where {\beta}_{i}\left({q}_{a}\right):\mathcal{Q}\to \mathbb{R} is a smooth scalar-valued function. It can be numerically shown that the value of *β*_{
i
} is negative at any configuration {q}_{a}\in \mathcal{Q}. Furthermore, \phantom{\rule{0.3em}{0ex}}{f}_{{\theta}_{N}}, *f*_{
x
}, and *f*_{
y
} denote the friction forces acting on *θ*_{
N
}, *p*_{
x
}, and *p*_{
y
}, respectively (\phantom{\rule{0.3em}{0ex}}{f}_{{\theta}_{N}} also contains Coriolis forces besides the friction forces). For the aim of analysis and model-based control design, we write (25)-(26) in a more detailed form:

\begin{array}{lcr}{\stackrel{\u0308}{q}}_{a}& =& \mathit{\vartheta}\in {\mathbb{R}}^{N-1}\end{array}

(29)

\begin{array}{lcr}{\stackrel{\u0308}{\theta}}_{N}& =& {f}_{{\theta}_{N}}(x,\stackrel{\u0307}{x})+{\beta}_{i}\left({q}_{a}\right){\mathit{\vartheta}}^{i}\in \mathbb{R}\end{array}

(30)

\begin{array}{lcr}{\stackrel{\u0308}{p}}_{x}& =& {f}_{x}(x,\stackrel{\u0307}{x})\in \mathbb{R}\end{array}

(31)

\begin{array}{lcr}{\stackrel{\u0308}{p}}_{y}& =& {f}_{y}(x,\stackrel{\u0307}{x})\in \mathbb{R}\end{array}

(32)

where the summation convention is applied in (30), and henceforth, to all the equations which contain repeated upper-lower indices (i.e. whenever an expression contains a repeated index, one as a subscript and the other as a superscript, summation is implied over this index [26]). The dynamical system (29)-(32) is in the form of a control-affine system with drift. In particular, the term

\mathcal{A}(x,\stackrel{\u0307}{x})={\left[{\stackrel{\u0307}{q}}_{a},{\stackrel{\u0307}{q}}_{u},{0}_{(N-1)\times 1},\mathcal{D}(x,\stackrel{\u0307}{x})\right]}^{T}\in {\mathbb{R}}^{2N+4}

(33)

is called the drift vector field, which specifies the dynamics of the robot when the control input is zero. Furthermore, the columns of the matrix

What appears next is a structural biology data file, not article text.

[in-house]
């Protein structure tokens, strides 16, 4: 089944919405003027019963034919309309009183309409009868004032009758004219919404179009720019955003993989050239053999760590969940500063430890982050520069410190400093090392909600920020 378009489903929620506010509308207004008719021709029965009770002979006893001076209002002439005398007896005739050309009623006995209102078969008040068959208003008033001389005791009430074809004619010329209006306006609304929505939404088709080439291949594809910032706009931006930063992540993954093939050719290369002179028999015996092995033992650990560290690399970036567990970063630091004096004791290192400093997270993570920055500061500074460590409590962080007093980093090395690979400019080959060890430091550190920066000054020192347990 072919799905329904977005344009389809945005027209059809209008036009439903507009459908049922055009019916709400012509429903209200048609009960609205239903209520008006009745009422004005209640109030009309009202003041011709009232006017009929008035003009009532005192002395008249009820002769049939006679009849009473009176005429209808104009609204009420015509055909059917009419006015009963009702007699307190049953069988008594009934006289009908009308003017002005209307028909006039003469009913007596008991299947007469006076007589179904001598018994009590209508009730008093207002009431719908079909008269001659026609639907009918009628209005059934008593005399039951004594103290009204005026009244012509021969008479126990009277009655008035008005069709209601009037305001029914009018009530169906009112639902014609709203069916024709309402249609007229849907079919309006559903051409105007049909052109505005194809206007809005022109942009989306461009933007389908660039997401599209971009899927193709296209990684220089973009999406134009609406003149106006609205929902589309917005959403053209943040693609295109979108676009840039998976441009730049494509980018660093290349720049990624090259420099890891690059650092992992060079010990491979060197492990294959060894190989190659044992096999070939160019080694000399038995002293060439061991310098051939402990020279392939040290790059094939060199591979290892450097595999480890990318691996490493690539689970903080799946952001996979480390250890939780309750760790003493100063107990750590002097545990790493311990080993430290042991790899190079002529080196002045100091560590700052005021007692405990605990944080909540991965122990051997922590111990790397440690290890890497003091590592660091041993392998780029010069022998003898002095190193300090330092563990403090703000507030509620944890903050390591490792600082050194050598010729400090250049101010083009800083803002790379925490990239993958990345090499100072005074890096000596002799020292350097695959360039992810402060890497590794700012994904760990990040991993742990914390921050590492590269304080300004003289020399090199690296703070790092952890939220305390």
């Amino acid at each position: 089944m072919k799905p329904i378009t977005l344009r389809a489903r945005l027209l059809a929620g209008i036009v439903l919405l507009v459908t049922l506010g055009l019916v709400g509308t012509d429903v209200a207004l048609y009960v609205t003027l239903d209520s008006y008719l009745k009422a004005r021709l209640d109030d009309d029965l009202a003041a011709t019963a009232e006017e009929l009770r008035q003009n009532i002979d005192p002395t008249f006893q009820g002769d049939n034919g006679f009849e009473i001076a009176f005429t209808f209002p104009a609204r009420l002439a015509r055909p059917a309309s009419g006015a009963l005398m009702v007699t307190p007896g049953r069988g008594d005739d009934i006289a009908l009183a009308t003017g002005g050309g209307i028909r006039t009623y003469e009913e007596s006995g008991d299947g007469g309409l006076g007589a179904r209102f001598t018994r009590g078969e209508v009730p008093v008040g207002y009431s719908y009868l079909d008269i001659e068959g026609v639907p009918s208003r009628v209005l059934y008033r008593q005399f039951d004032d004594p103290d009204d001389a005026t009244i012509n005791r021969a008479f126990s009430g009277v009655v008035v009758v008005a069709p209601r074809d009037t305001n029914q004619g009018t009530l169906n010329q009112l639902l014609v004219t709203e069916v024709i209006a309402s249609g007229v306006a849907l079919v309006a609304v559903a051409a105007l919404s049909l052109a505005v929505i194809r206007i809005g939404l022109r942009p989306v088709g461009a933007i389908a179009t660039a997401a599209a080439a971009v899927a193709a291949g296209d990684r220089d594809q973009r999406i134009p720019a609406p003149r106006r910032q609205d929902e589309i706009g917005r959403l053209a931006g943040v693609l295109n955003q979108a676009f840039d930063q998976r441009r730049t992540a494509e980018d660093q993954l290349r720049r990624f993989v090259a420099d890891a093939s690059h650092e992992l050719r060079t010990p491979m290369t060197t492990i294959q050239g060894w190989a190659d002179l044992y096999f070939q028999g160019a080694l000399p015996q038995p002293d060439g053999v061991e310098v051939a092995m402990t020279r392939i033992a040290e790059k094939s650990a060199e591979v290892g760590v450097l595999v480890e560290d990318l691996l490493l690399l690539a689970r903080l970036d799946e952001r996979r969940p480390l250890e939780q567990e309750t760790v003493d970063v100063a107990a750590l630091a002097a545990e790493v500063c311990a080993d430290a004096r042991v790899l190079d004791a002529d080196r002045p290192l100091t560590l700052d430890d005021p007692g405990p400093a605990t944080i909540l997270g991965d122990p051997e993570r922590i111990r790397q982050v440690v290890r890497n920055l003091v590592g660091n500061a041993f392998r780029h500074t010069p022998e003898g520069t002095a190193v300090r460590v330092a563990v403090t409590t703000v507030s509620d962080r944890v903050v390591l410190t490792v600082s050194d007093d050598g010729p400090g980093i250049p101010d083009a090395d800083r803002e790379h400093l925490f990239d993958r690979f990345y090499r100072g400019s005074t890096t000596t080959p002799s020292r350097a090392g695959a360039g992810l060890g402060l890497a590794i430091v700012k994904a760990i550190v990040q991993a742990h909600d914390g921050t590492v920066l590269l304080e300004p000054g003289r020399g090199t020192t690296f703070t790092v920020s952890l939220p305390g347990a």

\begin{array}{l}\phantom{\rule{-16.0pt}{0ex}}\mathcal{\mathcal{B}}\left({q}_{a}\right)\phantom{\rule{0.3em}{0ex}}=\phantom{\rule{0.3em}{0ex}}\left[\phantom{\rule{0.3em}{0ex}}\phantom{\rule{0.3em}{0ex}}\phantom{\rule{0.3em}{0ex}}\begin{array}{c}{0}_{(N+2)\times (N-1)}\\ {I}_{N-1}\\ \left[{\beta}_{1}\left({q}_{a}\right),\dots ,{\beta}_{N-1}\left({q}_{a}\right)\right]\\ {0}_{2\times (N-1)}\end{array}\phantom{\rule{0.3em}{0ex}}\phantom{\rule{0.3em}{0ex}}\phantom{\rule{0.3em}{0ex}}\right]\phantom{\rule{0.3em}{0ex}}\phantom{\rule{0.3em}{0ex}}\in {\mathbb{R}}^{(2N+4)\times (N-1)}\end{array}

(34)

are called the control vector fields, which enable us to control the internal configuration and consequently the orientation and the position of the robot in the plane.

**Remark** **2**.

The last two rows of the control vectors in (34) are composed of zero elements. This implies that the control forces have no direct effect on the dynamics of the position of the CM of the robot, i.e. (31)-(32). Furthermore, the dynamics of the position of the CM are coupled with the dynamics of the directly actuated shape variables *q*_{
a
}, i.e. (29), only through the friction forces. Accordingly, in the absence of the friction forces, the linear momentum of the robot is a conserved quantity, and the position of the CM of the robot is not controllable.